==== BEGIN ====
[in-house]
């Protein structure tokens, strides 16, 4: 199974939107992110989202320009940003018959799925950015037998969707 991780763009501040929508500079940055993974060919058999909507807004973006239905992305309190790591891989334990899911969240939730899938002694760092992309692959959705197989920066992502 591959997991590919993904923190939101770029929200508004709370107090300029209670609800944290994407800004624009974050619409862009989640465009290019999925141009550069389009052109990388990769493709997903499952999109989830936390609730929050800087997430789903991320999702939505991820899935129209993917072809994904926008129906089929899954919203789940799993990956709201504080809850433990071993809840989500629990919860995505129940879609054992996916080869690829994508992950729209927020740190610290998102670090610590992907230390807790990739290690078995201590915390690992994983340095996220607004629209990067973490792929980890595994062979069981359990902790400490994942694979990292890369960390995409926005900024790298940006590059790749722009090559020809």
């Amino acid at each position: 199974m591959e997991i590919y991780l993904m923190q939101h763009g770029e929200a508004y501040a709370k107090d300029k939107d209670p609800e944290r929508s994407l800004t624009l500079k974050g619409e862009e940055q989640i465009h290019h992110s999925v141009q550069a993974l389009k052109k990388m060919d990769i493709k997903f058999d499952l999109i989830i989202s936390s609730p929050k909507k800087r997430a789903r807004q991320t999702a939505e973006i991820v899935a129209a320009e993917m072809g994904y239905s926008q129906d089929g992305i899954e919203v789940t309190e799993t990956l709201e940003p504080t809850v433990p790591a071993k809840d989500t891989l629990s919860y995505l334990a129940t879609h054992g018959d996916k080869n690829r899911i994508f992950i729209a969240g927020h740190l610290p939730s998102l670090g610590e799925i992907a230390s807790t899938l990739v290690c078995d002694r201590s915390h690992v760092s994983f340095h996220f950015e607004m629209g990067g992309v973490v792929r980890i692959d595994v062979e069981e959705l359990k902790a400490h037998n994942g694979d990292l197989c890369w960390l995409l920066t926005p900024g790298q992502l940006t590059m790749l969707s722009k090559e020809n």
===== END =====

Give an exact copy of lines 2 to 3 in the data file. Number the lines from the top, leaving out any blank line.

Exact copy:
């Protein structure tokens, strides 16, 4: 199974939107992110989202320009940003018959799925950015037998969707 991780763009501040929508500079940055993974060919058999909507807004973006239905992305309190790591891989334990899911969240939730899938002694760092992309692959959705197989920066992502 591959997991590919993904923190939101770029929200508004709370107090300029209670609800944290994407800004624009974050619409862009989640465009290019999925141009550069389009052109990388990769493709997903499952999109989830936390609730929050800087997430789903991320999702939505991820899935129209993917072809994904926008129906089929899954919203789940799993990956709201504080809850433990071993809840989500629990919860995505129940879609054992996916080869690829994508992950729209927020740190610290998102670090610590992907230390807790990739290690078995201590915390690992994983340095996220607004629209990067973490792929980890595994062979069981359990902790400490994942694979990292890369960390995409926005900024790298940006590059790749722009090559020809």
């Amino acid at each position: 199974m591959e997991i590919y991780l993904m923190q939101h763009g770029e929200a508004y501040a709370k107090d300029k939107d209670p609800e944290r929508s994407l800004t624009l500079k974050g619409e862009e940055q989640i465009h290019h992110s999925v141009q550069a993974l389009k052109k990388m060919d990769i493709k997903f058999d499952l999109i989830i989202s936390s609730p929050k909507k800087r997430a789903r807004q991320t999702a939505e973006i991820v899935a129209a320009e993917m072809g994904y239905s926008q129906d089929g992305i899954e919203v789940t309190e799993t990956l709201e940003p504080t809850v433990p790591a071993k809840d989500t891989l629990s919860y995505l334990a129940t879609h054992g018959d996916k080869n690829r899911i994508f992950i729209a969240g927020h740190l610290p939730s998102l670090g610590e799925i992907a230390s807790t899938l990739v290690c078995d002694r201590s915390h690992v760092s994983f340095h996220f950015e607004m629209g990067g992309v973490v792929r980890i692959d595994v062979e069981e959705l359990k902790a400490h037998n994942g694979d990292l197989c890369w960390l995409l920066t926005p900024g790298q992502l940006t590059m790749l969707s722009k090559e020809n």